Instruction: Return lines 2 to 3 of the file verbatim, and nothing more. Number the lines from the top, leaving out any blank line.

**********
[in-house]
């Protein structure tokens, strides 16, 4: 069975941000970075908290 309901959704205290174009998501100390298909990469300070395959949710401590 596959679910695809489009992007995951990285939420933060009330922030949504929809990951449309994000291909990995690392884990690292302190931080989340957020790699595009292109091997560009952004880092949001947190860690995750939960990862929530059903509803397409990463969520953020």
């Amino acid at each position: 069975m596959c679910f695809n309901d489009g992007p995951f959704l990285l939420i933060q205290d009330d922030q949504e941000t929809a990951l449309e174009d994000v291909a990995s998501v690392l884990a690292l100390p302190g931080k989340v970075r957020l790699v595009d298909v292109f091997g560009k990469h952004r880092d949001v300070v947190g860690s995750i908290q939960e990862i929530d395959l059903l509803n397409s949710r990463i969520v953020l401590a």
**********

């Protein structure tokens, strides 16, 4: 069975941000970075908290 309901959704205290174009998501100390298909990469300070395959949710401590 596959679910695809489009992007995951990285939420933060009330922030949504929809990951449309994000291909990995690392884990690292302190931080989340957020790699595009292109091997560009952004880092949001947190860690995750939960990862929530059903509803397409990463969520953020």
């Amino acid at each position: 069975m596959c679910f695809n309901d489009g992007p995951f959704l990285l939420i933060q205290d009330d922030q949504e941000t929809a990951l449309e174009d994000v291909a990995s998501v690392l884990a690292l100390p302190g931080k989340v970075r957020l790699v595009d298909v292109f091997g560009k990469h952004r880092d949001v300070v947190g860690s995750i908290q939960e990862i929530d395959l059903l509803n397409s949710r990463i969520v953020l401590a």